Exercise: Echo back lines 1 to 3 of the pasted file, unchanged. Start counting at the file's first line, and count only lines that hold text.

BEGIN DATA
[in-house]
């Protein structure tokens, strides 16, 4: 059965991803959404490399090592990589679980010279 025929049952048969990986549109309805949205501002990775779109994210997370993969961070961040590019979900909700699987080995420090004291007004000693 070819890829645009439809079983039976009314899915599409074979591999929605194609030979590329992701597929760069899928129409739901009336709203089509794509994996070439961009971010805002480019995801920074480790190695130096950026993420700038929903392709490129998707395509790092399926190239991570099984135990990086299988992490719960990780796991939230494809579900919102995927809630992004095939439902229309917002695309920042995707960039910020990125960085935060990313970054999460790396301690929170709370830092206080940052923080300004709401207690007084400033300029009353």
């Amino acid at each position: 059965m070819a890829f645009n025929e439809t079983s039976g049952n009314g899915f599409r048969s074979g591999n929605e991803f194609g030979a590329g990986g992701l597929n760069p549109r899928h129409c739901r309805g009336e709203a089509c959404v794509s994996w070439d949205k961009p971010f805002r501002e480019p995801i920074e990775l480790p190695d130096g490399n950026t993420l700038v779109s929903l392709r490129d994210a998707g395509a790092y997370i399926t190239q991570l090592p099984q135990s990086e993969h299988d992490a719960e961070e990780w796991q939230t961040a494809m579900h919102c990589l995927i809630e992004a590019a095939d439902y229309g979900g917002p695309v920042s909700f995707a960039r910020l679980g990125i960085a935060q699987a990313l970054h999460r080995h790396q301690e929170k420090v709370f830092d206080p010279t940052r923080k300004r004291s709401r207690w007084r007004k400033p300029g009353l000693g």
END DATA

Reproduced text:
[in-house]
């Protein structure tokens, strides 16, 4: 059965991803959404490399090592990589679980010279 025929049952048969990986549109309805949205501002990775779109994210997370993969961070961040590019979900909700699987080995420090004291007004000693 070819890829645009439809079983039976009314899915599409074979591999929605194609030979590329992701597929760069899928129409739901009336709203089509794509994996070439961009971010805002480019995801920074480790190695130096950026993420700038929903392709490129998707395509790092399926190239991570099984135990990086299988992490719960990780796991939230494809579900919102995927809630992004095939439902229309917002695309920042995707960039910020990125960085935060990313970054999460790396301690929170709370830092206080940052923080300004709401207690007084400033300029009353």
């Amino acid at each position: 059965m070819a890829f645009n025929e439809t079983s039976g049952n009314g899915f599409r048969s074979g591999n929605e991803f194609g030979a590329g990986g992701l597929n760069p549109r899928h129409c739901r309805g009336e709203a089509c959404v794509s994996w070439d949205k961009p971010f805002r501002e480019p995801i920074e990775l480790p190695d130096g490399n950026t993420l700038v779109s929903l392709r490129d994210a998707g395509a790092y997370i399926t190239q991570l090592p099984q135990s990086e993969h299988d992490a719960e961070e990780w796991q939230t961040a494809m579900h919102c990589l995927i809630e992004a590019a095939d439902y229309g979900g917002p695309v920042s909700f995707a960039r910020l679980g990125i960085a935060q699987a990313l970054h999460r080995h790396q301690e929170k420090v709370f830092d206080p010279t940052r923080k300004r004291s709401r207690w007084r007004k400033p300029g009353l000693g």